However, such a European federation looks pretty much like the United States of Europe, i.e., a European federal state, which Fischer explicitly rejected. One difference remains, though: the European federation does not have a ‘tax and spend’ capacity independent from the nation-states (unless ‘far-reaching executive powers’ means just that; but Fischer does not speak about the right of the federation to generate its own revenue). Taxation and spending powers, however, are crucial to both the effectiveness and legitimacy of a political system. Giving the European Union real legislative and executive powers remains for the most part futile without providing it with the necessary financial resources to exercise these powers effectively. Moreover, the comprehensive redistribution of social welfare at European level would foster the integration of European societies and increase the legitimacy of European institutions.5 By emphasising the division, rather than the sharing, of sovereignty, Fischer still thinks in categories of the hierarchically structured nation-state with its exclusive authority over people and territory, including the legitimate monopoly over the use of (internal and external) force. No wonder then that it is difficult even to describe a future European order which is neither simply inter-governmental (i.e., sovereignty ultimately resides with the nation-states even if they decide to pool it) nor supranational and, thus, creating a sovereign state above the nation-state. Fischer’s notion of a ‘European federation’ opens up the possibility of conceptualising a constitutional concept of a hierarchically structured nation-state which is beyond traditional concepts. Had he consequently used the language of federalism as a distinct political order of divided or shared sovereignty, he would have encountered fewer misunderstandings and could have been much more precise in his proposals.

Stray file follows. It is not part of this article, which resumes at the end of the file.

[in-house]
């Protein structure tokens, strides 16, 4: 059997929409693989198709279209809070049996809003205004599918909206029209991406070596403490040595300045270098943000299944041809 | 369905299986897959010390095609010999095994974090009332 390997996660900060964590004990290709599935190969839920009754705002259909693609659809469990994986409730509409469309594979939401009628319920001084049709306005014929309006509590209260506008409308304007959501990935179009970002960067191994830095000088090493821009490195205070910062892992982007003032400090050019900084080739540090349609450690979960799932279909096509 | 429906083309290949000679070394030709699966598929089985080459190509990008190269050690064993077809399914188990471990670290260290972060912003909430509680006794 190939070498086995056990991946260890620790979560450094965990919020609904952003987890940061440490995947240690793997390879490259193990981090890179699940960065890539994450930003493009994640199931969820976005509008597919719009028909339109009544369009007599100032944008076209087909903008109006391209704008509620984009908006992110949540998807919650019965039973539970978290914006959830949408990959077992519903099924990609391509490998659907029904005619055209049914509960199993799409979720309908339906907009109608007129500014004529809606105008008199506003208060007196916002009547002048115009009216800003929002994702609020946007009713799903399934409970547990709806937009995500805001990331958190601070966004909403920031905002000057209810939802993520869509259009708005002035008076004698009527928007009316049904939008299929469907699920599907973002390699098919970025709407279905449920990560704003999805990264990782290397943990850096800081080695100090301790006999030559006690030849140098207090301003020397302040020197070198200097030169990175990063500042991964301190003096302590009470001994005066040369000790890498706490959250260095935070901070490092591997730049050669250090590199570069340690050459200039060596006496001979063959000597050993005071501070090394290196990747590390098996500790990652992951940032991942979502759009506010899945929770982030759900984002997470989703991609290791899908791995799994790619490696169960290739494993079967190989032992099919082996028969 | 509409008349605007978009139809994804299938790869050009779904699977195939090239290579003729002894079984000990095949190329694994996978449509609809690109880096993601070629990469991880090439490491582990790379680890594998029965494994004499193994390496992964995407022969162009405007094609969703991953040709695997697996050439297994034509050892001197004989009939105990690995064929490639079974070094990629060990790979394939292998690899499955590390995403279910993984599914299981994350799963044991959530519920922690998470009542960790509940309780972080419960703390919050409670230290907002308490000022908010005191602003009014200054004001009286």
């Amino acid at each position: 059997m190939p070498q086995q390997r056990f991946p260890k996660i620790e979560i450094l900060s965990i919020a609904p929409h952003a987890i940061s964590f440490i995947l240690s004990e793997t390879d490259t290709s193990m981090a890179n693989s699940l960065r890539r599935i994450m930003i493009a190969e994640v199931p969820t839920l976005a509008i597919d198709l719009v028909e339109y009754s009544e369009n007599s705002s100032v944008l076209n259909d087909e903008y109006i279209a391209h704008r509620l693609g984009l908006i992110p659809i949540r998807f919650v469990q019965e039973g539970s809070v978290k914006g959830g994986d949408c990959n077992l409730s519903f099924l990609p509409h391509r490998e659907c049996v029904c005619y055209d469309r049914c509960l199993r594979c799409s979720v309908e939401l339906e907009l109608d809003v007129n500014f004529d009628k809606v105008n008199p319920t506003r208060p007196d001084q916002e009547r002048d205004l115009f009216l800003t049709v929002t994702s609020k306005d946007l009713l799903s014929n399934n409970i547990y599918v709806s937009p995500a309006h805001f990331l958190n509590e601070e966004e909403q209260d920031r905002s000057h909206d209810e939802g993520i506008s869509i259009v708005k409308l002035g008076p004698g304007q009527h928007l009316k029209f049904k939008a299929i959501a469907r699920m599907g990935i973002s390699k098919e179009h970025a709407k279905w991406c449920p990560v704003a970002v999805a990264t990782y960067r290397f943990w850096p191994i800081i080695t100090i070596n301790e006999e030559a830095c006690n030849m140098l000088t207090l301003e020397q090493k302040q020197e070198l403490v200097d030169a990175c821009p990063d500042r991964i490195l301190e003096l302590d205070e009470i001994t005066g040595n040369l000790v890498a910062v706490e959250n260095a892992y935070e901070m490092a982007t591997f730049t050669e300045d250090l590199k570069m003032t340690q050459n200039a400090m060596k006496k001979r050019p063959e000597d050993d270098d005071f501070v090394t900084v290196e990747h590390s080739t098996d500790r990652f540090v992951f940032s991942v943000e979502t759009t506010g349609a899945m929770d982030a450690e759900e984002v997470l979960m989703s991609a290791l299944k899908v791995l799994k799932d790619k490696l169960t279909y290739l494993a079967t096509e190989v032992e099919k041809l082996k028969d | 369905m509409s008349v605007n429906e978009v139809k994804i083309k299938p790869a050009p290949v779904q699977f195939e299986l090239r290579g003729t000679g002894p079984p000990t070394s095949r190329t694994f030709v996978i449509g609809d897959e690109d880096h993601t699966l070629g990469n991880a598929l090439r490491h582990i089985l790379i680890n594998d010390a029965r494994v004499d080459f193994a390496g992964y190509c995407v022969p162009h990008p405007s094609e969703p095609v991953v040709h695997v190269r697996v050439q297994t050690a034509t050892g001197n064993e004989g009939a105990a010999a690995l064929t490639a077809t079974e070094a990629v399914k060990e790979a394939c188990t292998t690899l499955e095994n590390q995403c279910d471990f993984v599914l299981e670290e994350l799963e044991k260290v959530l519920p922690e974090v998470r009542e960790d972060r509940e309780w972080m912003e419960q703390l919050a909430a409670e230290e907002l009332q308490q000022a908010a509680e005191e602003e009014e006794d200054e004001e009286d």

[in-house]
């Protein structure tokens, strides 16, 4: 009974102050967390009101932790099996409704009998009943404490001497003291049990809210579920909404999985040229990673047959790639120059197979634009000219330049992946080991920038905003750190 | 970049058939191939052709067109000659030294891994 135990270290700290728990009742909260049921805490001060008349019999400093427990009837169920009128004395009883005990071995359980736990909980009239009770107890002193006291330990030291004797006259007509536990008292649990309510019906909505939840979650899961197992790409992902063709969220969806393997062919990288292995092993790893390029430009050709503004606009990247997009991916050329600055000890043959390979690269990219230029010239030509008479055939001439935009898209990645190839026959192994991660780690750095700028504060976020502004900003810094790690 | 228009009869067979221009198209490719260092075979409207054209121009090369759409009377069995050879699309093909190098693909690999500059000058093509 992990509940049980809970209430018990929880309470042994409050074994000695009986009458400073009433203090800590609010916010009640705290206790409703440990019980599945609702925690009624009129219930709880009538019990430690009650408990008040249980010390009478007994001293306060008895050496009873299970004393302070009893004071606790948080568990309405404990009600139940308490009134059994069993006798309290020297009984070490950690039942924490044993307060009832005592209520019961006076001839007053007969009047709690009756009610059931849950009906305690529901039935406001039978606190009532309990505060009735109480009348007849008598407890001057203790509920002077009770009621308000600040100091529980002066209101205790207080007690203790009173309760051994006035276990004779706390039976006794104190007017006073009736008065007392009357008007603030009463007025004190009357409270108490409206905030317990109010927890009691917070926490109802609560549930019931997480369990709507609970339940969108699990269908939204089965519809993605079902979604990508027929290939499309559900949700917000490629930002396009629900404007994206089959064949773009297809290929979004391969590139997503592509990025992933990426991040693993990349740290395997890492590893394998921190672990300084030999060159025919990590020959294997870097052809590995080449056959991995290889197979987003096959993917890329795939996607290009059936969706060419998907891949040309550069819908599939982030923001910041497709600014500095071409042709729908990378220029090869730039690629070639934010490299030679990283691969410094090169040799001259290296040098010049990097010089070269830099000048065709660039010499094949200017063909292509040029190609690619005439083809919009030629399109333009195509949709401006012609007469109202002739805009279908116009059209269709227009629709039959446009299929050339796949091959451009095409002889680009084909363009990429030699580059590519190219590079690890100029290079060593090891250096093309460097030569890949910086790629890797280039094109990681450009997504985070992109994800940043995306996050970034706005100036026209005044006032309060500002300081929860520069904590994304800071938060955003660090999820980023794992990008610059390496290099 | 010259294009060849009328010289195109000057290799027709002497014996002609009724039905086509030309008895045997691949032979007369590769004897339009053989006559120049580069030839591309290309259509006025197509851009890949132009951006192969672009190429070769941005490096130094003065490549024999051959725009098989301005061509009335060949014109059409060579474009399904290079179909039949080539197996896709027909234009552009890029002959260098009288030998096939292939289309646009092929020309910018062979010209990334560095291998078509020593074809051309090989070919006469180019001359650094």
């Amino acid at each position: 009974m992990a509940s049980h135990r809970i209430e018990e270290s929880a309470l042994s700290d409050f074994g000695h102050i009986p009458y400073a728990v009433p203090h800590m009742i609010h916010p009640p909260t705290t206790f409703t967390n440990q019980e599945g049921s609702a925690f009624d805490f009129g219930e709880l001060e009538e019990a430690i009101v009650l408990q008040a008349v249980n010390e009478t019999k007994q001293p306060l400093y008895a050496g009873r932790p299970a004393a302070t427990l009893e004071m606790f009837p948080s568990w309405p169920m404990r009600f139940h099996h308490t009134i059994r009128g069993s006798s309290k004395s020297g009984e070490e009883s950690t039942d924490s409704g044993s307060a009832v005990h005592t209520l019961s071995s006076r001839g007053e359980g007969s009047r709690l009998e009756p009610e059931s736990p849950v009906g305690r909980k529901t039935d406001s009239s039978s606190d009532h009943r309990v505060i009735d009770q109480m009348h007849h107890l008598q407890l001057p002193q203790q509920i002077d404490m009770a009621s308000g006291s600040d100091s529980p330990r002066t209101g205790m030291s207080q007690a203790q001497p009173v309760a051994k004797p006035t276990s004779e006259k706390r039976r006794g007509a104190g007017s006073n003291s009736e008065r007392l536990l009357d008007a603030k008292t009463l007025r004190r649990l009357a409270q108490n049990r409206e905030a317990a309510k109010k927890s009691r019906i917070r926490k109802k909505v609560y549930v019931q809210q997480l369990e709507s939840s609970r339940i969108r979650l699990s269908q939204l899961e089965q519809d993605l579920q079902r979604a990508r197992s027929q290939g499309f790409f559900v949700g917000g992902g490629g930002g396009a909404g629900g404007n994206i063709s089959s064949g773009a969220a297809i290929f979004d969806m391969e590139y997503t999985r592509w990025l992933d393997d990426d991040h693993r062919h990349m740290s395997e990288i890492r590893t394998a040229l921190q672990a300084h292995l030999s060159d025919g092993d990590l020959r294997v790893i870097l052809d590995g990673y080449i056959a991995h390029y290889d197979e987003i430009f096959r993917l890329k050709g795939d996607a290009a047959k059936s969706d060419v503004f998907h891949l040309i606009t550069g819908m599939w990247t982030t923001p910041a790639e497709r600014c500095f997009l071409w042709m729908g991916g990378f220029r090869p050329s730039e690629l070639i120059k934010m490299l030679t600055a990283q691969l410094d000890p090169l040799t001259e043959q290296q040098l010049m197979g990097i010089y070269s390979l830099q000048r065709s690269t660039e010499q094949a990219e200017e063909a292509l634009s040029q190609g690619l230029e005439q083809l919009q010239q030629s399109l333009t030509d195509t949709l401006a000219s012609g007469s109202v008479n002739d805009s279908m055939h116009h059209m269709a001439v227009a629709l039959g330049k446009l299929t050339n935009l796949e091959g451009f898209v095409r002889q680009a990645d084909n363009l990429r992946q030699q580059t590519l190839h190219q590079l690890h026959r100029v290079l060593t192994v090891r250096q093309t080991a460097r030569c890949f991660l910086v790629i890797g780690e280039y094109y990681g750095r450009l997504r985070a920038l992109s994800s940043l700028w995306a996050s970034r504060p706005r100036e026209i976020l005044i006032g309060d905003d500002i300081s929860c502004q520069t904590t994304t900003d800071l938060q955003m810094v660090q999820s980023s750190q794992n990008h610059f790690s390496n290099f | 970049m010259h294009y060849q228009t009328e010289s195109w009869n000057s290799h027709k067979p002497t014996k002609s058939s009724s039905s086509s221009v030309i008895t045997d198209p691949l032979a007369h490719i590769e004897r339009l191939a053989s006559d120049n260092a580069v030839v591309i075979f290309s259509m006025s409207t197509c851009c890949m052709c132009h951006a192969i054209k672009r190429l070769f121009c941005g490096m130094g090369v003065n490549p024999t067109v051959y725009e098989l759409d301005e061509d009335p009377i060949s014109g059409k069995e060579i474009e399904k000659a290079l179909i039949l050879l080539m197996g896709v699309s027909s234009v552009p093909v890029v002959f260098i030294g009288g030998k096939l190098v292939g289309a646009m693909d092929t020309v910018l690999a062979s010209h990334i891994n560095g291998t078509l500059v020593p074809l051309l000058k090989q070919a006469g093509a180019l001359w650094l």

3. The Modern Nation State and the European Union: Systems of Multi-Level Governance with Divided and Shared Sovereignty
A language that takes a traditional concept of a nation-state as a legitimate and hierarchically organised authority over a people and a given territory with the monopoly over the use of force for granted, misses much of the current reality of modern European nation-states and of the European Union (EU) itself. At least, we need to distinguish between formal and material sovereignty, the latter being defined in degrees of the capacity for autonomous action. As to the former, sovereignty is already divided, as well as shared, to a large extent between EU authorities and the Member States. As to material sovereignty, neither the EU nor the modern welfare states enjoy the capacity for autonomous action of a 19 Century nation-state.
If we use state-centric concepts to describe the realities of modern welfare states, we encounter conceptual problems because such language implicitly maintains two distinctions which are increasingly problematic: first, the distinction between ‘state’ and ‘society,’ and, second, between the ‘domestic’ and the ‘international’ orders. As to the first distinction, it is increasingly difficult to describe the modern nation-state as one in which governing functions remain the exclusive property of state officials or governments. In comparative policy analysis, scholars increasingly talk about the ‘co-operative state,’ the ‘negotiating state,’ the ‘co-operative administration,’ or ‘policy networks’.th These and other terms imply the fact that governing functions are increasingly taken over by negotiating networks encompassing governments (national, sub-national, and local) as well as private actors (firms, interest groups, etc.) and representatives of civil society (such as non-governmental organisations [NGOs]). Modern welfare states look increasingly less like hierarchical structures of legitimate authority, and more like multi-level bargaining and negotiating networks in which public actors are not obsolete, but can only fulfil their functions by co-operating with private actors and/or groups. This is even true for the quintessential European nation-state, France. The authority of the French centralised state is balanced by dense formal and informal networks linking local, regional, and central-state authorities with private actors at the various levels of governance.